The September 11 terrorist attacks abruptly shifted the U.S. immigration debate from liberalizing policy with Mexico to deep misgivings about border controls. To combat terrorism, the United States must strengthen the weak links in its immigration system. This effort should concentrate on prevention by improving visa screening and admission decisions, the country's first line of defense. Other important measures to modernize systems that provide information about visitors, including foreign students, can be implemented reasonably quickly.

Although not fail-safe, these near-term improvements to the immigration system will establish a necessary balance between enforcing controls and facilitating movement. This balance, which has often been lacking, will enable the United States to deter threats more effectively yet continue to capitalize on the benefits of immigration. The nation thus will maintain its openness to the world and defense of civil liberties while ensuring that immigration rules are made to matter.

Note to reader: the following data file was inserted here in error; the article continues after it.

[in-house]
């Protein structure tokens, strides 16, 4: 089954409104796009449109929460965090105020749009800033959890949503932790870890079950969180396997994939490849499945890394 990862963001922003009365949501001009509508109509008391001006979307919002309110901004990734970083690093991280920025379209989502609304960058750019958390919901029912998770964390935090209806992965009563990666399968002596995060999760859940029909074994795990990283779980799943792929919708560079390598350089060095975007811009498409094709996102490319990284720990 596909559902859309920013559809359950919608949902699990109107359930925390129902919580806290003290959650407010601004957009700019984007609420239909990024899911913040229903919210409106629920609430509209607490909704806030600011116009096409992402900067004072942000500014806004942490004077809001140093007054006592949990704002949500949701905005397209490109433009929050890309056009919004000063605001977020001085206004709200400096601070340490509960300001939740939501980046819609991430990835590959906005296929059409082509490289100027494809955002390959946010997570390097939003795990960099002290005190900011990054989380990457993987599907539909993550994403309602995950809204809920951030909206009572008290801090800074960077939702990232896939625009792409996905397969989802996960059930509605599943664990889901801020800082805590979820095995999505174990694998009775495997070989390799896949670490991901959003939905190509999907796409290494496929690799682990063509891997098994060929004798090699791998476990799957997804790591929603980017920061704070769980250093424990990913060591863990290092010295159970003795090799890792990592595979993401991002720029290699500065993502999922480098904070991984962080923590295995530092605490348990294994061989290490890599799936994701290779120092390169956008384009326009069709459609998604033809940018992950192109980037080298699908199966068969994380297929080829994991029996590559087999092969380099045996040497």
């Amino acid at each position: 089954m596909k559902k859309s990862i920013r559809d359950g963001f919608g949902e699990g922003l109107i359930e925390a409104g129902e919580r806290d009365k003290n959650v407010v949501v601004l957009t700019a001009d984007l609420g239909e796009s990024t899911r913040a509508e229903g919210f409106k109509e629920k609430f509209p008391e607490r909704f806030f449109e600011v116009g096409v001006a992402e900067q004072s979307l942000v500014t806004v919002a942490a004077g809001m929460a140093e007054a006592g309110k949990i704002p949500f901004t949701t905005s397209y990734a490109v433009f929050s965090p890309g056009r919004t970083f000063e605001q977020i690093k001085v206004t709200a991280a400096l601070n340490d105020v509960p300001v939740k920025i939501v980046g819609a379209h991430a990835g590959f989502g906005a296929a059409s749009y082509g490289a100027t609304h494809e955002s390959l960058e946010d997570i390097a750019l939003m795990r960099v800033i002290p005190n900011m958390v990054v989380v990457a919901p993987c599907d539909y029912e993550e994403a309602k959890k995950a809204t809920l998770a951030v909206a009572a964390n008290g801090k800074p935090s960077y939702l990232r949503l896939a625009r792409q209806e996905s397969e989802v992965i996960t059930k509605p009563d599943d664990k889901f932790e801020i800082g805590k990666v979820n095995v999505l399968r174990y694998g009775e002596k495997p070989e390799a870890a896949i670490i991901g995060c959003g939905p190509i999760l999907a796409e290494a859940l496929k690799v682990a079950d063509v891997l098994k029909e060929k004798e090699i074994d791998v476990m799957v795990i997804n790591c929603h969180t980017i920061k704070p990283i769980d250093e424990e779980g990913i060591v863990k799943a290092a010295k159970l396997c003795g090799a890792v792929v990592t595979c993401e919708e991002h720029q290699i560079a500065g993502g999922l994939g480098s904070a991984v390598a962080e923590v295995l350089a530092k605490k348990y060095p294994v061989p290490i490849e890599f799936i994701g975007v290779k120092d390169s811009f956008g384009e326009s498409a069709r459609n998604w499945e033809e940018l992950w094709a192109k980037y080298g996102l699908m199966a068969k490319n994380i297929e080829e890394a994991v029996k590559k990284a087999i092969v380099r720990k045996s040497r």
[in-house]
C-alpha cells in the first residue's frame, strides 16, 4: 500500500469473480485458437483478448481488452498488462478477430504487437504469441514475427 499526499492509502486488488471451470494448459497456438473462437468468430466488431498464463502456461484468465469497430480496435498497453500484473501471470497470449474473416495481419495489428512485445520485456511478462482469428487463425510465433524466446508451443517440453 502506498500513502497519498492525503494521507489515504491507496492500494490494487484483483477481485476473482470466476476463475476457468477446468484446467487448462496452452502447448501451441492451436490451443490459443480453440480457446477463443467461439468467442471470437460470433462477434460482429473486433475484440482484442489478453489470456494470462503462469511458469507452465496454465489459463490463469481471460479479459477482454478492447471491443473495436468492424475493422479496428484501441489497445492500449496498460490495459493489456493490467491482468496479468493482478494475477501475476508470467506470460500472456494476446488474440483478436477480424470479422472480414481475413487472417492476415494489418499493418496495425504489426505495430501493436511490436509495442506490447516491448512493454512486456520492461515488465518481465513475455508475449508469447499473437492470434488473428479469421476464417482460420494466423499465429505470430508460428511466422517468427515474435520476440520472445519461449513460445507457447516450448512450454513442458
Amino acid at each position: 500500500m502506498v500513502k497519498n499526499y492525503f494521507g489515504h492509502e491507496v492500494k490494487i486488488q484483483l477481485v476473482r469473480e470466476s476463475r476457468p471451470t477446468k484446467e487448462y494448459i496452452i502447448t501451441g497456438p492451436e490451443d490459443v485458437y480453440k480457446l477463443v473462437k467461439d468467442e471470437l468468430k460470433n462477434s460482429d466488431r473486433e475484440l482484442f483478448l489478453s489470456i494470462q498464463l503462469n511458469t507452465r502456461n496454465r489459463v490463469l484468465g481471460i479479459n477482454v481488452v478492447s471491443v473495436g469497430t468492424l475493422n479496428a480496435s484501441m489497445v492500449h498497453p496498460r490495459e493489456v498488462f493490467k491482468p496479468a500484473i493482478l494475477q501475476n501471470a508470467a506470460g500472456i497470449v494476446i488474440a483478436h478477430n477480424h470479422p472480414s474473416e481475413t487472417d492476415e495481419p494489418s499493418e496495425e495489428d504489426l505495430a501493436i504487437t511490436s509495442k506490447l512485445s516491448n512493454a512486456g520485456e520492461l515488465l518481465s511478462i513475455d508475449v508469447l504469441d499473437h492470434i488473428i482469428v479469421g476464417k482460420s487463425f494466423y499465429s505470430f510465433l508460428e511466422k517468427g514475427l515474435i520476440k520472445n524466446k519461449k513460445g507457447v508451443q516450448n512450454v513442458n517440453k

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About the Author
Doris Meissner
is former commissioner of the US Immigration and Naturalization Service, where her accomplishments included reforming the nation's asylum system; creating new strategies to manage US borders in the context of open trade; improving services for immigrants; effectively handling humanitarian crises; and strengthening cooperation with Canada, Mexico, and other countries.

In 1989, Ms. Meissner founded the Carnegie Endowment's International Migration Policy Program, which became one of the world's premier sources of analysis regarding migration and refugees. She left in 1993, when President Clinton appointed her INS commissioner; she served in that post through 2000. She rejoined the Endowment in 2001 to direct a new research project in the Global Policy Program that explores the issues and challenges nations face in implementing global policies.